F# - First Impressions

   It seems like it is time to inform my multimillion reader base about my impressions about the F# programming language.  As I mentioned in my previous post I picked F# over IronPython because Python uses indentation to define scope. The first thing that got me annoyed about F# is that there is an option to turn on indentation based syntax like in Python and everyone uses it. At least it is an option and unlike Python when this option is turned on the F# compiler forces the use of spaces instead of tabs. On the other hand

let wordCount text =
   let words = String.split [' '] text
   let wordSet = Set.of_list words
   let nWords = words.Length
   let nDups = words.Length - wordSet.Count

really looks better than

let wordCount text =
   let words = String.split [' '] text in
   let wordSet = Set.of_list words in
   let nWords = words.Length in
   let nDups = words.Length - wordSet.Count in

   Right now when I am trying the examples from the "Expert F#" book I am always rewriting them with the heavy syntax. That way I am learning both types of syntax and what is more writing these keywords helps understand how expressions are composed. However when you get used to it these tokens are just messing around. Maybe with time I will get used to indentation based syntax and will give IronPython a try.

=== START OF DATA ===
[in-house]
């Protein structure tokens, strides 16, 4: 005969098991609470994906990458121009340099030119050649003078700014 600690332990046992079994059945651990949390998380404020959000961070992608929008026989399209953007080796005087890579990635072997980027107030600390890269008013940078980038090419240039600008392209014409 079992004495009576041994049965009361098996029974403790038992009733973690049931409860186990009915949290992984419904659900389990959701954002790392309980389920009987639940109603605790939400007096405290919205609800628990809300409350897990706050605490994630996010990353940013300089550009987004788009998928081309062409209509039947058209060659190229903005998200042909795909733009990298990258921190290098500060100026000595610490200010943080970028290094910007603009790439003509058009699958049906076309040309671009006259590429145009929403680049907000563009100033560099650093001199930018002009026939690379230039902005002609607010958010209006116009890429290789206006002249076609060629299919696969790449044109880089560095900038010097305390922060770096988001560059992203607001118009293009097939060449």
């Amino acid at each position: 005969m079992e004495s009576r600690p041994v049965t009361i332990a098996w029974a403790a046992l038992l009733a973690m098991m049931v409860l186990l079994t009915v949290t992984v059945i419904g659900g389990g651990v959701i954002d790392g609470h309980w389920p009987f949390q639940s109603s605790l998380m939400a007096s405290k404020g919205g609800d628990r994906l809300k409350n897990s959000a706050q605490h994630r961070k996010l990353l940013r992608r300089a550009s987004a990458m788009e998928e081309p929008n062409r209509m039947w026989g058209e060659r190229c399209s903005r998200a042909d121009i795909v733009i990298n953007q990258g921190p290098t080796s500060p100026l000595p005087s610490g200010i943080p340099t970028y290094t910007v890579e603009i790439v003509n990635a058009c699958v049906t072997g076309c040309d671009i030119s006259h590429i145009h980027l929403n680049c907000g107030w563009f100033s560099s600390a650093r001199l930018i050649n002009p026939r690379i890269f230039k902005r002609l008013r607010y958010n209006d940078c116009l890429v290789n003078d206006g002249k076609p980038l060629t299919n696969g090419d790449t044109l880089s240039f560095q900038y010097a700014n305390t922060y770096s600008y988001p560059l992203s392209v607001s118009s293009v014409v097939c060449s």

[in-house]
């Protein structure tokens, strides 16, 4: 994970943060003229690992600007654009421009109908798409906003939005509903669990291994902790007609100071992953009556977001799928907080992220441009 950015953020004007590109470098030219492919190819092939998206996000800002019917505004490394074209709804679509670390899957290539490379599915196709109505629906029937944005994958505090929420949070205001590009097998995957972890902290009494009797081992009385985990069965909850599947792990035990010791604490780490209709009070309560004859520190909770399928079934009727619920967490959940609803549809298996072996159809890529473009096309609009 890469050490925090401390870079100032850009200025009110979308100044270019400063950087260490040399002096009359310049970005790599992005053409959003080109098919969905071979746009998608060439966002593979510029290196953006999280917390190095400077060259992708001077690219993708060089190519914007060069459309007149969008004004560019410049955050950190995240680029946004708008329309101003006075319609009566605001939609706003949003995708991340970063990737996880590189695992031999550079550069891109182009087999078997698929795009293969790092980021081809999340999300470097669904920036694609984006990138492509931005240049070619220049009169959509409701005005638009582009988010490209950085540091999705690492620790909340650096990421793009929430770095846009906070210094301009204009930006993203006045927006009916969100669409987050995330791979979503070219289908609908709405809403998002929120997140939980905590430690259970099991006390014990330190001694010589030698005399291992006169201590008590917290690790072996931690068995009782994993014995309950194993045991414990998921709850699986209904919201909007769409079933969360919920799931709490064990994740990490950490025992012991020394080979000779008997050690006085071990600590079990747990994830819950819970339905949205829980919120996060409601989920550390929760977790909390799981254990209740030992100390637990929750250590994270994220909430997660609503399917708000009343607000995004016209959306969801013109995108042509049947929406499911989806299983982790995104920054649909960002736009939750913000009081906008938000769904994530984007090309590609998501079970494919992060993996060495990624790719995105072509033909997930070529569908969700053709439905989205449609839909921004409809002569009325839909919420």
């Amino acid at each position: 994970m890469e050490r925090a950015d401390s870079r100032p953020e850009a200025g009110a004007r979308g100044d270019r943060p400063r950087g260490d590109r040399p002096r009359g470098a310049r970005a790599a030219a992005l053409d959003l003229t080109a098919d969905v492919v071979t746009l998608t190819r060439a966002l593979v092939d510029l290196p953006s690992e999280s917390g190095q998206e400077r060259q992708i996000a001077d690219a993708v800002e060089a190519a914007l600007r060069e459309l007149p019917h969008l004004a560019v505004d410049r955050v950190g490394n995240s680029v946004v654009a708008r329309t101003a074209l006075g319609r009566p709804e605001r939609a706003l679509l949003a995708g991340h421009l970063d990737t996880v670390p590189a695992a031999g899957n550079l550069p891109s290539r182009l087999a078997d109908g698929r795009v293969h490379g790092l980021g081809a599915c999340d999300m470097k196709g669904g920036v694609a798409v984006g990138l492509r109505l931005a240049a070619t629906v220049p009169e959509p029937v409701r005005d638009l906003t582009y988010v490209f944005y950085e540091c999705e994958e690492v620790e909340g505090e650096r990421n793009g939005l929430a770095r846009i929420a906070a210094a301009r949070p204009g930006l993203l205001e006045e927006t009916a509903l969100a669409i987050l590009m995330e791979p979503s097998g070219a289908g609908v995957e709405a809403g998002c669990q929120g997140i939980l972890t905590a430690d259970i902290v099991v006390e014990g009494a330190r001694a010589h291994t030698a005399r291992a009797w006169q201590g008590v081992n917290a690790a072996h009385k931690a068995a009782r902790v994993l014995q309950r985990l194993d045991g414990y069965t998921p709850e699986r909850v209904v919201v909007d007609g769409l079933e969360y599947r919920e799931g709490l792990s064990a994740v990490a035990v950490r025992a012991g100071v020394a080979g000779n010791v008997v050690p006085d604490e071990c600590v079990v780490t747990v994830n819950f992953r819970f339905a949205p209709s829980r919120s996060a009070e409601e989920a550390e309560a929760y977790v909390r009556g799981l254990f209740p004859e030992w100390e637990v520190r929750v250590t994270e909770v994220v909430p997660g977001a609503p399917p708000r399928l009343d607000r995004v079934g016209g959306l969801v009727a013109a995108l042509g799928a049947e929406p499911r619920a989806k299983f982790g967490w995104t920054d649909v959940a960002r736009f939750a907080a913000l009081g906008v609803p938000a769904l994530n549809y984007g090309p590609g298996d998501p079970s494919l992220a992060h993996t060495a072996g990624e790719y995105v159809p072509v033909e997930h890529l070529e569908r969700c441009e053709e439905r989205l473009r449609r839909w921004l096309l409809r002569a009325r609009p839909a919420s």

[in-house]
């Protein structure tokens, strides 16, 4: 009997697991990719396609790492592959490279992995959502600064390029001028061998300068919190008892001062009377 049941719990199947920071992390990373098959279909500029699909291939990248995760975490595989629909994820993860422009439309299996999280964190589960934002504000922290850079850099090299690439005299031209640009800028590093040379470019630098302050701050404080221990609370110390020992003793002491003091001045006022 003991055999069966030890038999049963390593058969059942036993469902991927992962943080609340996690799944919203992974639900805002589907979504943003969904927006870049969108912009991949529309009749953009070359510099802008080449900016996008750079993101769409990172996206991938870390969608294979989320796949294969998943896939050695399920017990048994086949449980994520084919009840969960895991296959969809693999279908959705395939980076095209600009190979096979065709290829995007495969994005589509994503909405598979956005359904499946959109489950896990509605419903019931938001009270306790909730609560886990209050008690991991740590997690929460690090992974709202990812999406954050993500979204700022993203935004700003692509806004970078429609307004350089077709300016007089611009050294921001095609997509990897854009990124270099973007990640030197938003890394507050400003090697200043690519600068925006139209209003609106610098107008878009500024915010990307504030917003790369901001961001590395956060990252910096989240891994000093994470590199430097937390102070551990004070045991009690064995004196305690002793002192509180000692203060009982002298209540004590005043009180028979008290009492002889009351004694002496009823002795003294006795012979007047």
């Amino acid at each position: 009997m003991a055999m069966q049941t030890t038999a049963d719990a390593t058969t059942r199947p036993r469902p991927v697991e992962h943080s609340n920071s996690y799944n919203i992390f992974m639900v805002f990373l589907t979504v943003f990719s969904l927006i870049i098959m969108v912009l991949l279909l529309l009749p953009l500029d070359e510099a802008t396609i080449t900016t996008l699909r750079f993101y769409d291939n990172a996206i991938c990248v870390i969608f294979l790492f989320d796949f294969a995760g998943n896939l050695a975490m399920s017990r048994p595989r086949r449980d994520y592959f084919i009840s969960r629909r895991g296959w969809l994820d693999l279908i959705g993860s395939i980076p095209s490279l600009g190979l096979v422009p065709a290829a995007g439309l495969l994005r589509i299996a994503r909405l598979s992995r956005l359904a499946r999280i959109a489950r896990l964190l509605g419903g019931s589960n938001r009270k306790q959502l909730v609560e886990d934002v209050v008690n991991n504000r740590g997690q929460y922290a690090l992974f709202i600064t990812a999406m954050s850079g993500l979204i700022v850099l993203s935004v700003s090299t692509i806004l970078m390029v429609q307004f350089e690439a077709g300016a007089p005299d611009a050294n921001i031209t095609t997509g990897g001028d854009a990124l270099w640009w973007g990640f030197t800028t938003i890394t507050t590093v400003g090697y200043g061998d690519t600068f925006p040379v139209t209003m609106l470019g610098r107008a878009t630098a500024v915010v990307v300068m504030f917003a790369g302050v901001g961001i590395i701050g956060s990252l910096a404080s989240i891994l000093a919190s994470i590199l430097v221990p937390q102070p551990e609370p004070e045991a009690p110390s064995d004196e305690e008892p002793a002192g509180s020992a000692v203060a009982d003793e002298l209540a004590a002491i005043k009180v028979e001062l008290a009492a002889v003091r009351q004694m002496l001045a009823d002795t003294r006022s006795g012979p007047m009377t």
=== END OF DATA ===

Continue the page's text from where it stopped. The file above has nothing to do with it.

Otherwise F# looks cool but strange. It is not even lispish. The first thing one needs to do is let go of type declarations which is not so simple because F# is as strongly typed as C#. It takes time to get used to type inference even if one has experience with C#'s way of doing it. Another thing that seems strange at first is that functions can return more than one value by automatically forming a tuple.  Tuples are then decomposed back to variables using pattern matching i.e. placing the first element of the tuple in the first variable, the second element in the second variable and so on. However this can get more complicated because an element in a tuple can itself be a tuple. Worth noting is that one can switch to C# style programming at any time. I hope I will not get tempted to program in F# like I do in C# when I try to do something myself because there will be no point in using F# if I write it like C#. What is more C# is better at being C# than F# is.

   Overall I think F# is fun but I have to wait to see what happens when I get into the deep waters.
Tags:   english programming 
Posted by:   Stilgar
14:55 05.08.2008


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Posted by   JOKe (Unregistered)   on   15:08 06.08.2008

WTF ? :D

Posted by   Stilgar   on   16:28 06.08.2008


Posted by   JOKe (Unregistered)   on   13:46 08.08.2008

yeah thats the language (respect) :D

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